Oracle CIoud Infrastructure Load Balancing Connectivity with Ravello O R A C L E W H I T E P A P E R M A R C H

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1 Oracle CIoud Infrastructure Load Balancing Connectivity with Ravello O R A C L E W H I T E P A P E R M A R C H

2 Oracle Cloud Infrastructure Ravello Cloud Service Oracle Cloud Infrastructure Ravello Cloud Service is an overlay cloud that enables enterprises to run their VMware and KVM applications, including complex Layer 2 networking, on a public cloud without making any modifications. With Ravello, enterprises do not need to modify their VMs or change networking. This empowers businesses to rapidly deploy existing data-center applications to the public cloud without any associated infrastructure costs, migration costs, and overhead for a variety of usecases such as production, dev-test, staging, UAT, etc. In this whitepaper, we will show you how to connect Oracle Cloud Infrastructure (OCI) Load Balancer to VMware VMs running on OCI Ravello. We will cover the necessary steps to show how to configure the Load Balancer to handle both HTTP and HTTPs traffic. Oracle Cloud Infrastructure Load Balancing The Oracle Cloud Infrastructure Load Balancing service provides automated traffic distribution from one entry point to multiple servers reachable from your virtual cloud network (VCN). The service offers a load balancer with your choice of a public or private IP address, and provisioned bandwidth. More documentation on OCI LBaaS can be found here. Ravello Application For our Ravello environment, we have created a simple application consisting of two webservers which can handle both, HTTP and HTTPS traffic. 1 OCI LOAD BALANCING CONNECTIVITY WITH RAVELLO

3 Fig. 1: Ravello application For both the VMs, we enable port 80 and port 443 which the VMs listens on for new connections. Once Apache is configured with HTTP and HTTPs, we can now test by querying the DNS name or IP address assigned to the Ravello VM. Both and should work. The webservers use a self-signed certificate to enable SSL communication with clients on port 443. To establish connectivity between the Ravello application and the OCI Load Balancer, we will setup a VCN peering between them. VCN peering enables internal connectivity between OCI-native instances and a Ravello application. To read more on how to set up VCN peering for the Ravello application with OCI-native instances, refer to this whitepaper. Configuring OCI Load Balancing We will assume you have created a Public Load Balancer instance on Oracle Cloud Infrastructure. You can follow the steps here to create a Load Balancing instance in your OCI tenancy. We can see the public IP address assigned to this load balancer. 2 OCI LOAD BALANCING CONNECTIVITY WITH RAVELLO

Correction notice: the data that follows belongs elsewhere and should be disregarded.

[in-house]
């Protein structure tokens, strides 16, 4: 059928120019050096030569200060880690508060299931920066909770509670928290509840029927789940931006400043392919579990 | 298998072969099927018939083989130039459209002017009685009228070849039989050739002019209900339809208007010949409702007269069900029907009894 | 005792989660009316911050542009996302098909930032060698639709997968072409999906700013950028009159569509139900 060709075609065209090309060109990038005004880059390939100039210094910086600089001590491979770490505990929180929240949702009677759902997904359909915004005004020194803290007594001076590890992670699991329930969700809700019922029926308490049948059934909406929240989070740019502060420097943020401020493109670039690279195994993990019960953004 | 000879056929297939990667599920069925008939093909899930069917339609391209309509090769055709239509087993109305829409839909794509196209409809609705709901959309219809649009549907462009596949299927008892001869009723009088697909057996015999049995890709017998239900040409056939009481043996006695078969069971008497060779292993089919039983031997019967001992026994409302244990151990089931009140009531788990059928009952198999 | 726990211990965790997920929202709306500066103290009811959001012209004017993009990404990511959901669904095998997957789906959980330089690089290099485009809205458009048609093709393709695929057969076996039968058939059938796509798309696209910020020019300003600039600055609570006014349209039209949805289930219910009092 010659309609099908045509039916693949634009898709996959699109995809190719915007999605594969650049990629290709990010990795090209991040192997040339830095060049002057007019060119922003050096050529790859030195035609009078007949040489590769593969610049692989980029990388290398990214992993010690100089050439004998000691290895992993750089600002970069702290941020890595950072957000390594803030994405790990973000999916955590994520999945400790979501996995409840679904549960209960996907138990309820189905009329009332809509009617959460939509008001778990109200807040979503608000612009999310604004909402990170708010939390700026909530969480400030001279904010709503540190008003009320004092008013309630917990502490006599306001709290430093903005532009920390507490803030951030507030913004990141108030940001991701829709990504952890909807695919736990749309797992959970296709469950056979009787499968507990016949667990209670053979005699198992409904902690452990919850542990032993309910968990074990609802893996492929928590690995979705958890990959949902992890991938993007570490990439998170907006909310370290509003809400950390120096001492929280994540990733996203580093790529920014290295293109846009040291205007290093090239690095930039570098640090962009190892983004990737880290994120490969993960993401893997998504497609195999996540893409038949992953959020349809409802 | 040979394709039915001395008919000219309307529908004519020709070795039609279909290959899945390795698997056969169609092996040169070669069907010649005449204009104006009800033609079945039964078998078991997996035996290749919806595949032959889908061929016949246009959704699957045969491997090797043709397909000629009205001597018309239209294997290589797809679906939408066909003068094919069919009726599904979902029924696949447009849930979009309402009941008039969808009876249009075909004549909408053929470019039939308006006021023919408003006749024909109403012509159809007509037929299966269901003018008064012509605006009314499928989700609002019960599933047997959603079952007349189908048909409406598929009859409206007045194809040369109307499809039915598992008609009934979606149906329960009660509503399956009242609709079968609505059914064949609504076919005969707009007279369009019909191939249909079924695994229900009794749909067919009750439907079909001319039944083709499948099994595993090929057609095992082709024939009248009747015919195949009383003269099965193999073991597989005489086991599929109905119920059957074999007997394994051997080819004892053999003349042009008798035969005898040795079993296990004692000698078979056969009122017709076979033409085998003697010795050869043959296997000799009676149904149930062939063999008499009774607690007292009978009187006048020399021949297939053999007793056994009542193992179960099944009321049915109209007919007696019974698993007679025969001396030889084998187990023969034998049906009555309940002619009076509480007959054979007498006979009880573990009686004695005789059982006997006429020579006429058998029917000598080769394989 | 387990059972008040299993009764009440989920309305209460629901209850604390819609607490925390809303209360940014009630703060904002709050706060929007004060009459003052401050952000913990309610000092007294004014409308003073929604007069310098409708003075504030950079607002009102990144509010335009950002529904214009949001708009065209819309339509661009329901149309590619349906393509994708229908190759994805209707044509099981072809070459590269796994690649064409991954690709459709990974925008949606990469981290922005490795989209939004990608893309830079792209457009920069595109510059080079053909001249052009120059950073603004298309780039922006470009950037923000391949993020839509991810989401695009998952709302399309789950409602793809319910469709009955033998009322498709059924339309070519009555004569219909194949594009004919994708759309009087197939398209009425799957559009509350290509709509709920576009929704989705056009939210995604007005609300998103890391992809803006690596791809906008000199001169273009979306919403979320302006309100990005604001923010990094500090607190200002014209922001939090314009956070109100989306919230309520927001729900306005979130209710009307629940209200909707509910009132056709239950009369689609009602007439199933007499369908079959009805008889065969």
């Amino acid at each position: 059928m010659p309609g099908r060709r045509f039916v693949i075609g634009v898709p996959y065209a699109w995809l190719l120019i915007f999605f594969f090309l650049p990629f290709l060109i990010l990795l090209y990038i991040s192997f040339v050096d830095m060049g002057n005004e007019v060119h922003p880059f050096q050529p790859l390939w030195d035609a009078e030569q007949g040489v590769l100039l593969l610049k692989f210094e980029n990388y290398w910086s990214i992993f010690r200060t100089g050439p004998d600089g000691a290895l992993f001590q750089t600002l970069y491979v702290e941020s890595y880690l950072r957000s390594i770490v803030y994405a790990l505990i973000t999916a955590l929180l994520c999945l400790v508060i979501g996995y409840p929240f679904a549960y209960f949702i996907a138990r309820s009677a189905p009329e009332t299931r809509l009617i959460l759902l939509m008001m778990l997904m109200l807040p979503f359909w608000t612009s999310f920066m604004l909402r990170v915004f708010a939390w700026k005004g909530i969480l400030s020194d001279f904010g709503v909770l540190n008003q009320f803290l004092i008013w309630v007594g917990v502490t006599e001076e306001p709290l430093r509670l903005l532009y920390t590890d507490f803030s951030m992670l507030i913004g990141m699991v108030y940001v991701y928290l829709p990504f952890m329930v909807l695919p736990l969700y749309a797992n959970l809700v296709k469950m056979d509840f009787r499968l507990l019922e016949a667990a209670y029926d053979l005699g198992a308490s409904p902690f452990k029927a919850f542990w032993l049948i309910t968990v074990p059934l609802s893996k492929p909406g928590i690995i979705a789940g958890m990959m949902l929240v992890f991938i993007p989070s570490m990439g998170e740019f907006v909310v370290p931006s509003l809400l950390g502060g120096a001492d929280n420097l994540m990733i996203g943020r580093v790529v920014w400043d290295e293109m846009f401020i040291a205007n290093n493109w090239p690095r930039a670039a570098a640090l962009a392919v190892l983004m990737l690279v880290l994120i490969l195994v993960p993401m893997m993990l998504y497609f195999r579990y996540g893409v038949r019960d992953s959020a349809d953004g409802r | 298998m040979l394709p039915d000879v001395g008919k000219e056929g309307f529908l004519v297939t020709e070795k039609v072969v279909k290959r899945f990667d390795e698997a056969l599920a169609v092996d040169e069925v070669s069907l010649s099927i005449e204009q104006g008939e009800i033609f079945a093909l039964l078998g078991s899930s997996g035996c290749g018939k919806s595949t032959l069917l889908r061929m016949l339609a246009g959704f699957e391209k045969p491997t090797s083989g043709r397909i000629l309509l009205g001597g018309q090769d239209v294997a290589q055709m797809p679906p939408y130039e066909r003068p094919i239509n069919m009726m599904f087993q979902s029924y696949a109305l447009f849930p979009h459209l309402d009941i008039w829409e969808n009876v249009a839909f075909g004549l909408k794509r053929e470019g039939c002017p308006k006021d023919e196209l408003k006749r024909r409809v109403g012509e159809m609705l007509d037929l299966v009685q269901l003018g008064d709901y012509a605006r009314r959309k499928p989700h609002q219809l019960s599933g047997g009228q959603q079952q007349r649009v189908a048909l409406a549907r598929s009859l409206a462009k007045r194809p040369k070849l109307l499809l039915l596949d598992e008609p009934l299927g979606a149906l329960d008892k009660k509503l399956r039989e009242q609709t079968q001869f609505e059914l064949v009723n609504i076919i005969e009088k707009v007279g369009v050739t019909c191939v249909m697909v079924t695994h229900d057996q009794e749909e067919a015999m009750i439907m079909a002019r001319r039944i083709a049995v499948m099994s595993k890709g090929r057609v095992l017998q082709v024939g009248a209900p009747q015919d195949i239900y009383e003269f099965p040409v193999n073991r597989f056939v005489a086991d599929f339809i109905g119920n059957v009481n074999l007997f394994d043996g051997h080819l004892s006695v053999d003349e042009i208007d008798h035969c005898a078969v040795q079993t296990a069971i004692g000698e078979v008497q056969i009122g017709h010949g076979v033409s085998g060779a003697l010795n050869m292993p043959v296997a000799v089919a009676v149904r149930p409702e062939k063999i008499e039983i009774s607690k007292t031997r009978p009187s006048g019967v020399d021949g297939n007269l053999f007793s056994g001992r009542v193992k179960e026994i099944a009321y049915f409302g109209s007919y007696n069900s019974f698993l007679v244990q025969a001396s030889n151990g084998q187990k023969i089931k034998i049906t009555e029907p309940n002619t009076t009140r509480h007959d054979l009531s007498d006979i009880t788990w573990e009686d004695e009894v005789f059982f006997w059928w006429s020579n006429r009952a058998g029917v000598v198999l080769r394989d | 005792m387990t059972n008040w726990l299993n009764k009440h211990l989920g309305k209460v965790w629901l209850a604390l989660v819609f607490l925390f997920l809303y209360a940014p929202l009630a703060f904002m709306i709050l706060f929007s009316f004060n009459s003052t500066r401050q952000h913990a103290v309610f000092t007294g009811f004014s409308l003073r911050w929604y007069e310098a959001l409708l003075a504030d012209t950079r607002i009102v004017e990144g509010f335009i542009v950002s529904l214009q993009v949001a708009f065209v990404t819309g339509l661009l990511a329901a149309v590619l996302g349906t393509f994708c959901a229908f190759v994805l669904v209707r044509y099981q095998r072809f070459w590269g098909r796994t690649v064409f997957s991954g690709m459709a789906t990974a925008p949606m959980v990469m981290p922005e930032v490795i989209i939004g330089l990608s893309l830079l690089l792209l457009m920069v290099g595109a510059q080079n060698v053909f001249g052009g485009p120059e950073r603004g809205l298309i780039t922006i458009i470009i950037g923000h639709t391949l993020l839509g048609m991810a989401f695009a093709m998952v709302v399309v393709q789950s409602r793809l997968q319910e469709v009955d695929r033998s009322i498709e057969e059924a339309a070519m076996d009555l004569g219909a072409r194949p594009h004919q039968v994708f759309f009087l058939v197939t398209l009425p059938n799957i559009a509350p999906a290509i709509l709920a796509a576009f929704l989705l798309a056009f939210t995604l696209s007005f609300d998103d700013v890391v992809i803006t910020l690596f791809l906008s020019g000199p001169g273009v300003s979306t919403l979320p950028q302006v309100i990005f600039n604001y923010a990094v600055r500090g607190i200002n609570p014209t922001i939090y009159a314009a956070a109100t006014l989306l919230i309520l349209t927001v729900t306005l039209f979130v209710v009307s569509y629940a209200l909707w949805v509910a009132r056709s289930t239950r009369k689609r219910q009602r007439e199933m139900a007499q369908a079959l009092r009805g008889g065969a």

4 Fig. 2: OCI Load Balancer The next steps show how to setup connectivity with our Ravello application. 1) Creating backend sets We will create two backend sets one for HTTP and the other for HTTPS. We will use the webserver public IPs available in the Ravello UI for the OCI Load Balancer to forward traffic to. Fig. 3: HTTP Backend Set 3 OCI LOAD BALANCING CONNECTIVITY WITH RAVELLO